–  A Site Allocation would not be an effective defence against any other predatory planning applications in the village.  A vote to build in someone else’s back-yard wouldn’t stop development in your own back-yard as well !

–  If Jodrell Bank’s evidence is ignored in the forthcoming planning inquiry for Netherlea/Hermitage Lane (and any other developments that come forward), then we would get these developments plus any development proposed in any Site Allocations, further overloading our limited services and infrastructure.

Therefore, if you agree, LoveGoostrey suggests you return your questionnaire with ‘NO’ against the item ‘Location of New Developments’.  As Neighbourhood Plans can be updated every 5 years, if the village needs changes, the need for Site Allocations can be reviewed later on.

Of course this does not mean that there won’t be any further development in the village, indeed small developments have continued within the village in recent years.

Remember, Cheshire East’s Local plan ‘trumps’ any Neighbourhood Plan that the village produces.  In accordance with Cheshire East’s Local Plan..

In the Local Service Centres, small scale development to meet localised objectively assessed needs and priorities will be supported where they contribute to the creation and maintenance of sustainable communities.

The Local Service Centres are Alderley Edge, Audlem, Bollington, Bunbury, Chelford, Disley, Goostrey, Haslington, Holmes Chapel, Mobberley, Prestbury, Shavington and Wrenbury.

However, Goostrey’s Neighbourhood Plan could provide a simple statement to help support our prestigious neighbour: that no development would be supported if it is opposed by Jodrell Bank Observatory.

It could also provide a design standard that any new development should have to meet to maintain the rural character of the village.  In addition the identification of further services and infrastructure could be identified to improve the sustainability of the village as a whole, eg:-

– Support of the proposed Youth Centre.

-re-opening of an outreach medical centre to reduce the requirement for residents to have to travel to Holmes Chapel for doctors appointments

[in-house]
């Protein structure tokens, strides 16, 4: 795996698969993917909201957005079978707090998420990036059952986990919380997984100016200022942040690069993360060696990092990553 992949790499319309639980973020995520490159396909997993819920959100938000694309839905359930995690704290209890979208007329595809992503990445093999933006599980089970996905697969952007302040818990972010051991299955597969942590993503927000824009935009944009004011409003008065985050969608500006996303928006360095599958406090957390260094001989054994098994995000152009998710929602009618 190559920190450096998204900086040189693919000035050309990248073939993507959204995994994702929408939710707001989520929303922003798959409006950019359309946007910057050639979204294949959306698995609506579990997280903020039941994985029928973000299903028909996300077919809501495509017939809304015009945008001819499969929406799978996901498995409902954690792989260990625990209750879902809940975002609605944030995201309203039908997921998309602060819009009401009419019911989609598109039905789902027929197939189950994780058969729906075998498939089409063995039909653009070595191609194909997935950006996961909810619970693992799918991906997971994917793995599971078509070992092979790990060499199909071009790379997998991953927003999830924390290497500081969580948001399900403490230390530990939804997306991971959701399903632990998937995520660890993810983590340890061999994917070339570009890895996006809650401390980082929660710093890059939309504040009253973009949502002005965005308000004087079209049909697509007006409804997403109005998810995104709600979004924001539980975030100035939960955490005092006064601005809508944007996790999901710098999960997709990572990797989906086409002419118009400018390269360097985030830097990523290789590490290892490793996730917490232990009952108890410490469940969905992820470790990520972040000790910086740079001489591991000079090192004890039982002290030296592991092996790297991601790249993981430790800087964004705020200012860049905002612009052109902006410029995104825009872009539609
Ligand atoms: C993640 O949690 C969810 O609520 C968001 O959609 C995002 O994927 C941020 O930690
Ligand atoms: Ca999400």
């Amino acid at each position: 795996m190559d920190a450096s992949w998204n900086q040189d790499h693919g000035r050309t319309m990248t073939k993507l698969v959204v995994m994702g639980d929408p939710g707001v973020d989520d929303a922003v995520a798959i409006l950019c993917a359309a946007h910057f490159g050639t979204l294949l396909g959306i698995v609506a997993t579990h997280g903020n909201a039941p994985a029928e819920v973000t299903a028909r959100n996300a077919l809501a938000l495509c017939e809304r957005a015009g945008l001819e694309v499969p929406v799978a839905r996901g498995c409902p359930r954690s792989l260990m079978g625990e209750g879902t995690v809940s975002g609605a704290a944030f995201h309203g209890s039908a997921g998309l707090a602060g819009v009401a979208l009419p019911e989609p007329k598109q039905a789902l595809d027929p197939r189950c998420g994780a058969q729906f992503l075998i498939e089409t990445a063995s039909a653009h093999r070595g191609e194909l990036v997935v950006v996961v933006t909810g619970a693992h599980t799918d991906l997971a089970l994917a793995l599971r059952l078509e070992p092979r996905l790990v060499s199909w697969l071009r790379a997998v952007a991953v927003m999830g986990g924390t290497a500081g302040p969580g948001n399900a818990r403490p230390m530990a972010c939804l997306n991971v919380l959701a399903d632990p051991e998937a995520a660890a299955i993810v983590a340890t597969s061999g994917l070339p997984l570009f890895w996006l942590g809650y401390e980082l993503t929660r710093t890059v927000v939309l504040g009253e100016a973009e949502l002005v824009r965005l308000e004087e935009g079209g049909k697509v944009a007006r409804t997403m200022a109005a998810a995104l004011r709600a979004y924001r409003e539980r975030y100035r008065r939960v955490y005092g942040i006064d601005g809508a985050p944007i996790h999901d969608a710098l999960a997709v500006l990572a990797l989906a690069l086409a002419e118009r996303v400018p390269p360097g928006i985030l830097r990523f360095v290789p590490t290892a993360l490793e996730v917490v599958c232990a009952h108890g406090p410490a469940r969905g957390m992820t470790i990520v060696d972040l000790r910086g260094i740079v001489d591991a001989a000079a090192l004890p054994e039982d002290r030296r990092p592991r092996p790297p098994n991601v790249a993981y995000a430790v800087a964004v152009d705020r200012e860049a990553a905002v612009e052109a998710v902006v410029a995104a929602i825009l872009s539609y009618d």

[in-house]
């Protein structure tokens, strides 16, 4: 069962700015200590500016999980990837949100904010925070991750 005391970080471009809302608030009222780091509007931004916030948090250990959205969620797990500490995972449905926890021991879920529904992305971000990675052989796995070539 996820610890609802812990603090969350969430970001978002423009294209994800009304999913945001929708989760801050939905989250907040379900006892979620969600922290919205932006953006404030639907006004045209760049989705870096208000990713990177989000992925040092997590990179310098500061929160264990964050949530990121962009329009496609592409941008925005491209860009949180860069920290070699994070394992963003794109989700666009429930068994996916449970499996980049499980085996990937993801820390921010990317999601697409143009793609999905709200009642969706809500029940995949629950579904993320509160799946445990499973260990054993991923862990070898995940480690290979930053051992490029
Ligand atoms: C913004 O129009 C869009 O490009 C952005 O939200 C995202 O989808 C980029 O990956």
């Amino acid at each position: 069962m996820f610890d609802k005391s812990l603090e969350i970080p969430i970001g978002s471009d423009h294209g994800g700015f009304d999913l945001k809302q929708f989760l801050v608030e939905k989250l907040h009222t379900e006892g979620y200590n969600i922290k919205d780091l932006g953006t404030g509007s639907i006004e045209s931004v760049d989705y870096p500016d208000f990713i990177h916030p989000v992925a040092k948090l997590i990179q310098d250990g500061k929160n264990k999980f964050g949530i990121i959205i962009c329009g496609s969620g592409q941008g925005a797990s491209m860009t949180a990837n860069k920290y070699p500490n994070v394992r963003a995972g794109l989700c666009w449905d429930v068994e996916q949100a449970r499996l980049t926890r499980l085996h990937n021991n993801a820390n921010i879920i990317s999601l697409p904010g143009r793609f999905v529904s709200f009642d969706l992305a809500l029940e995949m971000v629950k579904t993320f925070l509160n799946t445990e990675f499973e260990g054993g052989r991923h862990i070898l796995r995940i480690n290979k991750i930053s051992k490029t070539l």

– further improving bridal ways and footpaths in the area, maybe a footpath/bridal way to Jodrell Bank Observatory, to encourage the enjoyment of Goostrey’s countryside.

– a safe footbridge/walkway between rail platforms

– reopening of Goostrey station ticket office

– improved bus service

– Support and encourage cycling with the protection of Goostrey as a designated cycle route.

and any other ideas you may have..

The most important point is to make sure you get involved, listen to the arguments and make your views known!!  Apathy is our worst enemy…

Neighbourhood Plan: Drop-in session on Saturday 25th

Goostrey Parish Council plan to include interested residents on the Neighbourhood Plan Committee but firstly have produced a “Future direction of Goostrey” leaflet with a questionnaire (see links below) for residents to express the needs and issues that are important to them.

An informal ‘drop in’ morning on Saturday 25th July will be your opportunity to get involved in shaping the future of your village.  Residents can go along to the village hall (9.30 – 11.30am) to chat about the issues that could affect Goostrey.  Questionnaires must be returned by Monday 3rd August, these will help the committee understand residents’ initial views.  [Questionnaires can be returned through the Village Hall letterbox (left of the door) or in one of the collection boxes at Mrs Kettle’s or the Trading Post]

Neighbourhood Plan Booklet

Neighbourhood Plan Questionnaire

SKA: in Oz radio quiet is number one priority

“……protected from radio noise by most everything state and federal legislation can throw at it.”

“On a former cattle farm in the remote outback, scientists are laying the ground for the biggest science project of the next 20 years: a radio telescope capable of picking out something like an airport radar on a planet in another solar system. Turn on your phone at your peril, because preserving radio quiet here is priority number one.”